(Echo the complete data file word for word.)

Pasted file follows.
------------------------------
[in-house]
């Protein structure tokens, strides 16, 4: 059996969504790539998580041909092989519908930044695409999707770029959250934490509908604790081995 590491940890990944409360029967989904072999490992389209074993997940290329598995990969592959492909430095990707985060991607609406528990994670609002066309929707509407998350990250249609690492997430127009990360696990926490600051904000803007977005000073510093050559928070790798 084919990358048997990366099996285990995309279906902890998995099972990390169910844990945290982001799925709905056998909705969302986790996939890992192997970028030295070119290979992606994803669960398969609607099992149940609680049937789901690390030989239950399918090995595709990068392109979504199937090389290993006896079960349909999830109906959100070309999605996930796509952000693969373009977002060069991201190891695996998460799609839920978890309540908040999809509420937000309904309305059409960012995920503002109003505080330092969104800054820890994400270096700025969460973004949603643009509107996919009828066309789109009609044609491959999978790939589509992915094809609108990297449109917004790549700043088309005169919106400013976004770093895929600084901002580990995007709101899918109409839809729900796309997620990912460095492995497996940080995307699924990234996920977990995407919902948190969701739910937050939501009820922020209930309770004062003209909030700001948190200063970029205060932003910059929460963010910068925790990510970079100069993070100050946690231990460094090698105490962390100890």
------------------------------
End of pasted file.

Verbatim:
[in-house]
């Protein structure tokens, strides 16, 4: 059996969504790539998580041909092989519908930044695409999707770029959250934490509908604790081995 590491940890990944409360029967989904072999490992389209074993997940290329598995990969592959492909430095990707985060991607609406528990994670609002066309929707509407998350990250249609690492997430127009990360696990926490600051904000803007977005000073510093050559928070790798 084919990358048997990366099996285990995309279906902890998995099972990390169910844990945290982001799925709905056998909705969302986790996939890992192997970028030295070119290979992606994803669960398969609607099992149940609680049937789901690390030989239950399918090995595709990068392109979504199937090389290993006896079960349909999830109906959100070309999605996930796509952000693969373009977002060069991201190891695996998460799609839920978890309540908040999809509420937000309904309305059409960012995920503002109003505080330092969104800054820890994400270096700025969460973004949603643009509107996919009828066309789109009609044609491959999978790939589509992915094809609108990297449109917004790549700043088309005169919106400013976004770093895929600084901002580990995007709101899918109409839809729900796309997620990912460095492995497996940080995307699924990234996920977990995407919902948190969701739910937050939501009820922020209930309770004062003209909030700001948190200063970029205060932003910059929460963010910068925790990510970079100069993070100050946690231990460094090698105490962390100890």